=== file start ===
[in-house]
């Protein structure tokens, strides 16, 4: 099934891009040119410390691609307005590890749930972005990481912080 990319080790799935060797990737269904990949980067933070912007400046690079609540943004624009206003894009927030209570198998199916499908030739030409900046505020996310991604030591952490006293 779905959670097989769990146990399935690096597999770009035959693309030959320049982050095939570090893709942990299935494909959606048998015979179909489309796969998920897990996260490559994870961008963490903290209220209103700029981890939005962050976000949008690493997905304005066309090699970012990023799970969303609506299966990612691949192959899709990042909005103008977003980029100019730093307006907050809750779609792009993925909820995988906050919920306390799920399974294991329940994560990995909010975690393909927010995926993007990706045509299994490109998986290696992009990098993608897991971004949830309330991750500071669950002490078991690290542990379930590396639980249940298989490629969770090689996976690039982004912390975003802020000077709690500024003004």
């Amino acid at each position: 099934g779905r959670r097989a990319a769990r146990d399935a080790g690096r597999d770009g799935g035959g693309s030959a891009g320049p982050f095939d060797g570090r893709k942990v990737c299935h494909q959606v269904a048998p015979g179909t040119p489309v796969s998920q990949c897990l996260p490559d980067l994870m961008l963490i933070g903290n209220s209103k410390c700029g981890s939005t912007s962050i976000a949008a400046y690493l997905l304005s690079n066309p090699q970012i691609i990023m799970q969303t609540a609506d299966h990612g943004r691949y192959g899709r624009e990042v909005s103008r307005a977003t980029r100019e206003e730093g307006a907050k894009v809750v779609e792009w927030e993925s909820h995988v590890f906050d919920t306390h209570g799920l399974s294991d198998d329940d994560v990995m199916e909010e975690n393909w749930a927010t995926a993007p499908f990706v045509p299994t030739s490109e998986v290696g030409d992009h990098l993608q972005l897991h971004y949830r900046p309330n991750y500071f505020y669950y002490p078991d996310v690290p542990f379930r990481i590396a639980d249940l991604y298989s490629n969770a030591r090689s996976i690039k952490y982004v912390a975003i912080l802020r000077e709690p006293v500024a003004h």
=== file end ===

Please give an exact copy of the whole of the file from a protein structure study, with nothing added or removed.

[in-house]
């Protein structure tokens, strides 16, 4: 099934891009040119410390691609307005590890749930972005990481912080 990319080790799935060797990737269904990949980067933070912007400046690079609540943004624009206003894009927030209570198998199916499908030739030409900046505020996310991604030591952490006293 779905959670097989769990146990399935690096597999770009035959693309030959320049982050095939570090893709942990299935494909959606048998015979179909489309796969998920897990996260490559994870961008963490903290209220209103700029981890939005962050976000949008690493997905304005066309090699970012990023799970969303609506299966990612691949192959899709990042909005103008977003980029100019730093307006907050809750779609792009993925909820995988906050919920306390799920399974294991329940994560990995909010975690393909927010995926993007990706045509299994490109998986290696992009990098993608897991971004949830309330991750500071669950002490078991690290542990379930590396639980249940298989490629969770090689996976690039982004912390975003802020000077709690500024003004």
């Amino acid at each position: 099934g779905r959670r097989a990319a769990r146990d399935a080790g690096r597999d770009g799935g035959g693309s030959a891009g320049p982050f095939d060797g570090r893709k942990v990737c299935h494909q959606v269904a048998p015979g179909t040119p489309v796969s998920q990949c897990l996260p490559d980067l994870m961008l963490i933070g903290n209220s209103k410390c700029g981890s939005t912007s962050i976000a949008a400046y690493l997905l304005s690079n066309p090699q970012i691609i990023m799970q969303t609540a609506d299966h990612g943004r691949y192959g899709r624009e990042v909005s103008r307005a977003t980029r100019e206003e730093g307006a907050k894009v809750v779609e792009w927030e993925s909820h995988v590890f906050d919920t306390h209570g799920l399974s294991d198998d329940d994560v990995m199916e909010e975690n393909w749930a927010t995926a993007p499908f990706v045509p299994t030739s490109e998986v290696g030409d992009h990098l993608q972005l897991h971004y949830r900046p309330n991750y500071f505020y669950y002490p078991d996310v690290p542990f379930r990481i590396a639980d249940l991604y298989s490629n969770a030591r090689s996976i690039k952490y982004v912390a975003i912080l802020r000077e709690p006293v500024a003004h």